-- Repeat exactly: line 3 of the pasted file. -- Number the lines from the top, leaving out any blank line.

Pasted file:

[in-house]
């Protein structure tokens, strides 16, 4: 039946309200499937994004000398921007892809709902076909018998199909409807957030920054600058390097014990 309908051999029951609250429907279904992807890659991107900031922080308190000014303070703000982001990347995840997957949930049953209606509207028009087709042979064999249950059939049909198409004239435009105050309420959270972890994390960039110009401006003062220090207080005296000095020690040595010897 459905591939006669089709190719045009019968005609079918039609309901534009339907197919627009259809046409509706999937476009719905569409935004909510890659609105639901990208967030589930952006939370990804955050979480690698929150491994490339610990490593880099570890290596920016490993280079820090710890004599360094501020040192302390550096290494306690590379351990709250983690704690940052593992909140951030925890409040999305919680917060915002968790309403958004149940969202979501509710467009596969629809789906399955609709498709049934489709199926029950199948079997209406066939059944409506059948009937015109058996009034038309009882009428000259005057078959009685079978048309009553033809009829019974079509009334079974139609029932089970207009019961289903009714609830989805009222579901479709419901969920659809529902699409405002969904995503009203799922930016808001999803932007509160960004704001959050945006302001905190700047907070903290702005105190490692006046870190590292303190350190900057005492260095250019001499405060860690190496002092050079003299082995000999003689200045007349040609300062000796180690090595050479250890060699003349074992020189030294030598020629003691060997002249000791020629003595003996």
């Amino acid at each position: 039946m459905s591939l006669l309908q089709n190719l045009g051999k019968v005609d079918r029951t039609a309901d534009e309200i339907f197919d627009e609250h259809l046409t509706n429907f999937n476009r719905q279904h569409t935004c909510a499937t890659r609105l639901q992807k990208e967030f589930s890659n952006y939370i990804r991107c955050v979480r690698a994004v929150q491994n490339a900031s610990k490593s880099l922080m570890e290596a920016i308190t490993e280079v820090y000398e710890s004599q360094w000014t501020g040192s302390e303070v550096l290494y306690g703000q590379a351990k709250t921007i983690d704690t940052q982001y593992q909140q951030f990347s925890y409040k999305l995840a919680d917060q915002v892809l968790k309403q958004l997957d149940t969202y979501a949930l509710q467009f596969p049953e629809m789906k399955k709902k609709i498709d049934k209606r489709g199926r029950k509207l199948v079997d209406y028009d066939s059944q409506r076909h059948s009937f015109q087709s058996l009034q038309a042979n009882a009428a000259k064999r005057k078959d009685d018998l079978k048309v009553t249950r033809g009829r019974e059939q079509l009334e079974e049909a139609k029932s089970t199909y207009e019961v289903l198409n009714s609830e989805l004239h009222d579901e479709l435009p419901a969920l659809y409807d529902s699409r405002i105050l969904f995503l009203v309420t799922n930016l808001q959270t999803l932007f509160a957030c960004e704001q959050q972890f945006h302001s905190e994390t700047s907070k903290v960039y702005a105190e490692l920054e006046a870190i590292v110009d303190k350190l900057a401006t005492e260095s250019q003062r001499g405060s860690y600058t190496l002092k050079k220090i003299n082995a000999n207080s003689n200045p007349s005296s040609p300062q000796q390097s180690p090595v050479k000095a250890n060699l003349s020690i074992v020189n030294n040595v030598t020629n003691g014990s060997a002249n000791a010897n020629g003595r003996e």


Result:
């Amino acid at each position: 039946m459905s591939l006669l309908q089709n190719l045009g051999k019968v005609d079918r029951t039609a309901d534009e309200i339907f197919d627009e609250h259809l046409t509706n429907f999937n476009r719905q279904h569409t935004c909510a499937t890659r609105l639901q992807k990208e967030f589930s890659n952006y939370i990804r991107c955050v979480r690698a994004v929150q491994n490339a900031s610990k490593s880099l922080m570890e290596a920016i308190t490993e280079v820090y000398e710890s004599q360094w000014t501020g040192s302390e303070v550096l290494y306690g703000q590379a351990k709250t921007i983690d704690t940052q982001y593992q909140q951030f990347s925890y409040k999305l995840a919680d917060q915002v892809l968790k309403q958004l997957d149940t969202y979501a949930l509710q467009f596969p049953e629809m789906k399955k709902k609709i498709d049934k209606r489709g199926r029950k509207l199948v079997d209406y028009d066939s059944q409506r076909h059948s009937f015109q087709s058996l009034q038309a042979n009882a009428a000259k064999r005057k078959d009685d018998l079978k048309v009553t249950r033809g009829r019974e059939q079509l009334e079974e049909a139609k029932s089970t199909y207009e019961v289903l198409n009714s609830e989805l004239h009222d579901e479709l435009p419901a969920l659809y409807d529902s699409r405002i105050l969904f995503l009203v309420t799922n930016l808001q959270t999803l932007f509160a957030c960004e704001q959050q972890f945006h302001s905190e994390t700047s907070k903290v960039y702005a105190e490692l920054e006046a870190i590292v110009d303190k350190l900057a401006t005492e260095s250019q003062r001499g405060s860690y600058t190496l002092k050079k220090i003299n082995a000999n207080s003689n200045p007349s005296s040609p300062q000796q390097s180690p090595v050479k000095a250890n060699l003349s020690i074992v020189n030294n040595v030598t020629n003691g014990s060997a002249n000791a010897n020629g003595r003996e």